I wouldn’t want to test my luck with Lockett unless he dropped into the WR20-22 range. Probably we won’t see that for the remainder of the preseason. 

Kenny Golladay

Golladay ended his 2018 season with 119 targets, drawing 22 percent of the Lions’ targets. He saw at least eight targets in nine of his 15 games, with no other Detroit pass catcher coming close. This, of course, was with Marvin Jones on the shelf for much of the season’s final two months. Jones is back, the Lions are as committed to the run as ever, and Golladay is the 19th wideout off the draft board. 

I have his median projection at WR21 and his high projection at WR13. That range of outcomes says Golladay likely won’t be a draft day boondoggle for fantasy footballers taking him as their WR2 or WR3. His high-end prospects include a bump in touchdown rate after his 2018 rate dropped more than three percent lower than his career rate. 

Golladay’s median equity score would be more likely if he fails to draw a similar target share and Detroit’s offense is in the position to run a slow paced, run heavy attack. The Lions threw the 11th most passes in the league last year, which certainly wasn’t Matt Patricia’s plan. You have more room for error if Golladay is the third receiver you’ve drafted through four rounds. If, for whatever reason, you’re taking Golladay as your WR1, his median projection would be tough action unless you were able to grab a high upside wideout in the next couple rounds. Good luck with that. 

Christian Kirk

The Cardinals, for whatever you might think of them headed into the 2019 season, are going to run a lot of plays. Players are talking about snapping the ball with 25 seconds on the play clock. Remember what play volume did for players in Chip Kelly’s offense? We could see the same in Arizona, where the Cards’ defense has no chance to stop anyone.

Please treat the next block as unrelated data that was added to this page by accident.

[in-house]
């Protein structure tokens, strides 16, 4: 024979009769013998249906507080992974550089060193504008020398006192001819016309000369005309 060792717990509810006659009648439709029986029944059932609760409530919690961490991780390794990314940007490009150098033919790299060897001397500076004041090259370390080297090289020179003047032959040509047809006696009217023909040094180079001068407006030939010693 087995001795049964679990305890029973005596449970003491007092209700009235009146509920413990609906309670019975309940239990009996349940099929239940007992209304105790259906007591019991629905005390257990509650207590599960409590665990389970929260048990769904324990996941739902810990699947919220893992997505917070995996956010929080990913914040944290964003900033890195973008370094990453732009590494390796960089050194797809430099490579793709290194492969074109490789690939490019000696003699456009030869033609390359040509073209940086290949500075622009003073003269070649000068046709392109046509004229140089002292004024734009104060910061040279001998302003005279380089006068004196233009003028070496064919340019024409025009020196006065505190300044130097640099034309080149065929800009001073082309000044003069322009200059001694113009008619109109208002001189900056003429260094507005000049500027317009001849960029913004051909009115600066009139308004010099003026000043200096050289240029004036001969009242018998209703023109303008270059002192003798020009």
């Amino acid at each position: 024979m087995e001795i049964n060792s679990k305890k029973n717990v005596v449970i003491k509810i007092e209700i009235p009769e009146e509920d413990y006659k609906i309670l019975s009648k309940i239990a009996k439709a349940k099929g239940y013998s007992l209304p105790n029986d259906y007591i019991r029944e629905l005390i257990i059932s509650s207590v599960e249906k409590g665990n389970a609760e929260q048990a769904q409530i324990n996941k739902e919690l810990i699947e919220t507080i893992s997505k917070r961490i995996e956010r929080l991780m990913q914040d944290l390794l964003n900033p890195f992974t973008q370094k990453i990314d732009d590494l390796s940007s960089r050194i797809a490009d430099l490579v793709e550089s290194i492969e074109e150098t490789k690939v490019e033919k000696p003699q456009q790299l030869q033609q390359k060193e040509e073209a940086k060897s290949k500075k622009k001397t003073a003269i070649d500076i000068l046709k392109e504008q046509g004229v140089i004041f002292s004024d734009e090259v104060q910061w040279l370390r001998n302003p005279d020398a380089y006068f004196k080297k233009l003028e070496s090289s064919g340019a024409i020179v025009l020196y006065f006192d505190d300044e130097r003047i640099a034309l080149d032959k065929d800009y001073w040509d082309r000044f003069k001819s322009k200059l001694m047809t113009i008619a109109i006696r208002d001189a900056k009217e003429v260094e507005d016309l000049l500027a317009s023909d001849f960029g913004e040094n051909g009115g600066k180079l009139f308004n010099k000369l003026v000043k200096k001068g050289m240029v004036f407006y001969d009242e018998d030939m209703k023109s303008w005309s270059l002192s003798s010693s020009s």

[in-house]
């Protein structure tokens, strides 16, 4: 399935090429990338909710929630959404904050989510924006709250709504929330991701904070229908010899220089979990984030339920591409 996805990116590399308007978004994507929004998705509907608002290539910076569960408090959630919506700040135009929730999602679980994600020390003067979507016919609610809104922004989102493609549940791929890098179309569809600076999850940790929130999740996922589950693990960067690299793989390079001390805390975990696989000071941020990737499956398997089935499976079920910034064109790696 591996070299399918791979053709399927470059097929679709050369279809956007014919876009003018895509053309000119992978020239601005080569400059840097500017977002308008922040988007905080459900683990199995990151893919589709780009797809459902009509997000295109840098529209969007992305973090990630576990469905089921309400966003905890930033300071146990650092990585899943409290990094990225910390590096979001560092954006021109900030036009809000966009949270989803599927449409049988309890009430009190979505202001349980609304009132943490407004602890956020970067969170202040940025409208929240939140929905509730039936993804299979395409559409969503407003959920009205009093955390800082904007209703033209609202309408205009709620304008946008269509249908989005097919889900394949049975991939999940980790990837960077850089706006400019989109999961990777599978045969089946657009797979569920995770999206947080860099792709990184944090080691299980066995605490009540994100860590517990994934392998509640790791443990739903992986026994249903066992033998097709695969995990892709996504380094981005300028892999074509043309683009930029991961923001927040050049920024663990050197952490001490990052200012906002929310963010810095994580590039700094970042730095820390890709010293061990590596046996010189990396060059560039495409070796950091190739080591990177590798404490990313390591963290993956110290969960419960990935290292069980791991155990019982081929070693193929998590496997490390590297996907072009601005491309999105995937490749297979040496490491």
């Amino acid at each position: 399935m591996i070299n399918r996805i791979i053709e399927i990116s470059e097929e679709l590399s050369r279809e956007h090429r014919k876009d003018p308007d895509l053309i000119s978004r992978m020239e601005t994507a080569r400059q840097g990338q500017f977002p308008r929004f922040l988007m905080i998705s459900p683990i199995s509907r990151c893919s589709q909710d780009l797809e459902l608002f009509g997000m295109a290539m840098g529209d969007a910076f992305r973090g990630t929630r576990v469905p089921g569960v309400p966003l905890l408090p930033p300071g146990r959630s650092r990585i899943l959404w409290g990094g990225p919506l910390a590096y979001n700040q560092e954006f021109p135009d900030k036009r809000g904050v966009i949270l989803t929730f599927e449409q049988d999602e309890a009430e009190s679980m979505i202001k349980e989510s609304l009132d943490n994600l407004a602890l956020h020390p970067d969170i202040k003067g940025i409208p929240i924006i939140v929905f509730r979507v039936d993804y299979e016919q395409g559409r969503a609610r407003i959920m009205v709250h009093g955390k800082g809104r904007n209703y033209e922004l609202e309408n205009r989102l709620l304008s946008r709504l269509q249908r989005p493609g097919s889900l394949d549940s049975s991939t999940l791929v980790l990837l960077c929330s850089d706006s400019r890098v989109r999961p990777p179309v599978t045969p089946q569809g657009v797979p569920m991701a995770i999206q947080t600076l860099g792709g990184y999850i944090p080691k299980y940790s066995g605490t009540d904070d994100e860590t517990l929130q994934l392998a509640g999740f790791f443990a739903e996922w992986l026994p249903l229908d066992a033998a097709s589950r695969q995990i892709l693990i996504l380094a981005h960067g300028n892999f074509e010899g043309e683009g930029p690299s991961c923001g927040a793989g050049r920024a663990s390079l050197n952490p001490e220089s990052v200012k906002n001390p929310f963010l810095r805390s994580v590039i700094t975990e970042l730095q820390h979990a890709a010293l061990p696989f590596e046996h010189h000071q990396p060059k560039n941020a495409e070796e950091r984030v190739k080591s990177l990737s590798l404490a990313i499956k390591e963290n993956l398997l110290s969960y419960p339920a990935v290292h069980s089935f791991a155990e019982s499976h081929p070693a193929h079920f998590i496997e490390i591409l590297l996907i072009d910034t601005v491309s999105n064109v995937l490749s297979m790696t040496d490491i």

Christian Kirk is being drafted as the 33rd wideout off the board — he’s dropped from WR29 since the Fantasy Equity Score Report was released. People are bailing on the Cardinals after a less than stellar preseason. This, quite naturally, makes the second year wideout more appealing: his median projection falls at WR27 while his best case scenario projection stands at WR19. For Kirk’s upside to be much higher than that, Larry Fitzgerald’s ADP (WR38) would necessarily have to be out of whack.

Every Kliff Kingsbury offense from 2010 to 2018 finished among the top-10 in pass attempts except the 2012 Texas A&M team. Kingsbury’s offenses finished among the five pass-heaviest teams five times over his nine-year college run. It would be quite the upset if Arizona’s offense wasn’t among the five pass happiest in 2019. 

If Fitzgerald and Kirk have a somewhat even split, with both receivers drawing around a 20 percent target share, that would mean each guy would see around 120 targets. Kirk is being drafted around receivers who will almost certainly see less than 90 targets this season. Kirk makes good sense as a seventh round selection in 12-team leagues based on pace-fueled opportunity alone.